...but also deeper and more ancient feelings, like those I experience when I pause to think about the great importance for women of inventing embroidery. I think about the pain but also the patience, courage and desire to "fly" that our ancient grandmothers must have had when they started "making holes" in the fabric which they had often woven themselves, motivated by their desire to discover through them the transparencies and the nuances produced by the thread with which they tried to construct designs, patterns and decorations.
Sulle tracce del filo "Lenzuola e Sampler a Punto antico"
Retini di fondo (Pulled Thread Work) is useful for learning how to handle the fabric: the threads must pass through warp and weft following well-defined patterns. This is why for beginners I suggest simpler work in "squares"; I then proceed to projects in round or oval areas, and later more complicated shapes. The manual includes diagrams and scans of finished projects and detailed explanations of working techniques.
A fili contati (Counted Thread Work) is done on even weave fabric without a "pattern": the embroiderer counts the number of threads in the design, usually according to a repertoire of antique stitches which have been part of our embroidery tradition for centuries.The manual includes diagrams and scans of finished projects for reference, produced by students at my School, to aid understanding of the suggested themes.
Il Reticello (Reticella 1) is a basic handbook for learning and exploring this technique.
The preparatory work is done by drawing threads from an even weave linen fabric with 15 or 16 threads per cm (but one can also begin with 12-14 threads), to give the "empty" spaces which form the basis for embroidering various motifs, choosing the most appropriate threads for the type of fabric used.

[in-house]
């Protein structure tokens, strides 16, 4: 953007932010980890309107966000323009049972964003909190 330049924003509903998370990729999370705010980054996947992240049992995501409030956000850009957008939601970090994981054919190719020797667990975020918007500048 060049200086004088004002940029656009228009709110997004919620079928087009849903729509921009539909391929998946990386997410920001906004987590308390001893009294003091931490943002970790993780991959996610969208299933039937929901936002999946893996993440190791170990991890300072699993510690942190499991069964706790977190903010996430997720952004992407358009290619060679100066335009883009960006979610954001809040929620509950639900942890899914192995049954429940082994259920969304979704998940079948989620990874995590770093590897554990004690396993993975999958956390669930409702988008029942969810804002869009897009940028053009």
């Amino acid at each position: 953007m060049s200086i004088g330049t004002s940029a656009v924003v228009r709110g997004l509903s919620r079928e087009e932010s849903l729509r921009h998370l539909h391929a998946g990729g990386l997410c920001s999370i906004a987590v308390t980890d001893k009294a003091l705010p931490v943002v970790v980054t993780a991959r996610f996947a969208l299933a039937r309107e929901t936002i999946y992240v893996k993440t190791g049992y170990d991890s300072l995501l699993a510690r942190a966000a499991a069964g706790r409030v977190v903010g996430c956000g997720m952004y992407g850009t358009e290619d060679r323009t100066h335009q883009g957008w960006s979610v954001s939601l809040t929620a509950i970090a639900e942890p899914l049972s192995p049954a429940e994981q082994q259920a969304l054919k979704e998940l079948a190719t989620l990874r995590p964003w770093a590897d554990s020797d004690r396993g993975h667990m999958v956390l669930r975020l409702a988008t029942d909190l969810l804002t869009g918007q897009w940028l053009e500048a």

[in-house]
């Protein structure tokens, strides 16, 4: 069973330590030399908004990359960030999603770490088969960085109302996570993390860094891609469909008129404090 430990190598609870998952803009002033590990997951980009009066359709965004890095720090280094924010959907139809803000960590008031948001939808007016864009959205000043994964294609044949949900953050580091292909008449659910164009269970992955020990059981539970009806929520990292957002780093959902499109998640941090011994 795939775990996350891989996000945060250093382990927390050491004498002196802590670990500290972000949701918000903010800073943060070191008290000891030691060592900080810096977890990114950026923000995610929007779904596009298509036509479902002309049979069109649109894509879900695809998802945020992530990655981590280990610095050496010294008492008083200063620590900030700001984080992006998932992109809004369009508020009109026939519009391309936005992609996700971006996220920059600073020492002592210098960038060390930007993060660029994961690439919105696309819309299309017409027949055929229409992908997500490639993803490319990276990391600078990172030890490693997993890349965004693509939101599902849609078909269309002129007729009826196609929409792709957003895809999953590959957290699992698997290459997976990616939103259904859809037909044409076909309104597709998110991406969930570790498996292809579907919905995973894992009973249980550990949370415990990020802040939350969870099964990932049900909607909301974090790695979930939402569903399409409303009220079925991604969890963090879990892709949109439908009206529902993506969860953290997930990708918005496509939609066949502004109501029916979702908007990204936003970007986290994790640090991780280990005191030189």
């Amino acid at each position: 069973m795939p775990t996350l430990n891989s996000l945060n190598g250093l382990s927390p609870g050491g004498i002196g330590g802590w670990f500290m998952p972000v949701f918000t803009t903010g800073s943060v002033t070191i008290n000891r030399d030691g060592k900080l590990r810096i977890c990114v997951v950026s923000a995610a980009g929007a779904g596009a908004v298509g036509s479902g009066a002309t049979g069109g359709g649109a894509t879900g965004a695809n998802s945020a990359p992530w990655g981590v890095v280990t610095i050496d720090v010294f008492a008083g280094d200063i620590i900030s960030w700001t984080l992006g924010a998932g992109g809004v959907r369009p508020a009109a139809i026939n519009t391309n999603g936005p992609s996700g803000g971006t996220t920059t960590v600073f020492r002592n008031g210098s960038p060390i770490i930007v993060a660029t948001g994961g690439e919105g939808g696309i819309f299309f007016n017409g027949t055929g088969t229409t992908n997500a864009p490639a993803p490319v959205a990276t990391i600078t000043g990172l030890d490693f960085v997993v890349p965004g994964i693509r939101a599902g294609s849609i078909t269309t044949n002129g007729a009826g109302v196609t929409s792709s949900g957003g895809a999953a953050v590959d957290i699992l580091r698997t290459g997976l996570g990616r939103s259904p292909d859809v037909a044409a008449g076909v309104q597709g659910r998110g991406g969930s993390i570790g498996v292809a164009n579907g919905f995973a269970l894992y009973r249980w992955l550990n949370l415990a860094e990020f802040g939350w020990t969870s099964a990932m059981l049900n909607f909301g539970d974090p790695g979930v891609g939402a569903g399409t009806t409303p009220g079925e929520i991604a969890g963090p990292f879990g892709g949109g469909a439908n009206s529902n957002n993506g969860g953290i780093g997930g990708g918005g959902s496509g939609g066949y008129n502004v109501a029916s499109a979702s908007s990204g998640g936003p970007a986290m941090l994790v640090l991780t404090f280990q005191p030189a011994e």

My fourth book is designed to give instructions for a drawn thread sampler which I use in my hemstitch courses: this allows me to demonstrate a process which is fairly simple, but essential for the finishing off of any piece of embroidery (hems and corners). The manual covers various types of drawn thread work, needleweaving and wrapped stitch knotting, with diagrams and scans for reference, accompanied by the "School of Corners" section, a topic not to be underestimated for a successful outcome.
Fior di reticello (Reticella 2), which continues the theme of reticello begun in Volume 3, goes deep into the detail, especially for the new designs and the use of colour in reticello: from just two colours to the wide variety found in the final section of the book. The use of colour was a gamble for me, but since then the consensus has been overwhelmingly positive, at home and abroad.
Punto antico in Veneto was the fruit of a long and laborious gestation, due to the complexity of the research and the difficulty of the execution carried out with the School. Although in the first section of the book I illustrate a piece of embroidery which was highly acclaimed at the first Italia Invita Forum in 2003, but which I had never explained. The volume contains diagrams and instructions for several projects which combine punto antico with reticello.
With Lenzuola, sampler a Punto antico (Sheets, Samplers in Punto Antico), I partially continue the theme of reticello in colour which was discussed in Volume 5, as illustrated by the detailed instructions - with diagrams, scans and photos - for the pink sampler, which abounds in reticello and punto antico elements. Requests from many of my embroidering friends for instructions on embroidering sheets led me to feature in this volume the sheets created by two of my students for the 2009 Italia Invita Forum, which had the theme "the bottom drawer".
Stelle e bordure a reticello (Stars and Borders in Reticello) once again proposes coloured reticello patterns, on a less complex level than the two previous volumes. Here I provide instructions for embroidering a table runner in red on 15-thread raw linen, in which ten "stars" (squares) alternate with the same number of "borders" (rectangles), finished off with two embroidered triangles at either end. The same patterns are reinterpreted in the second section of the book, using different fabrics and threads.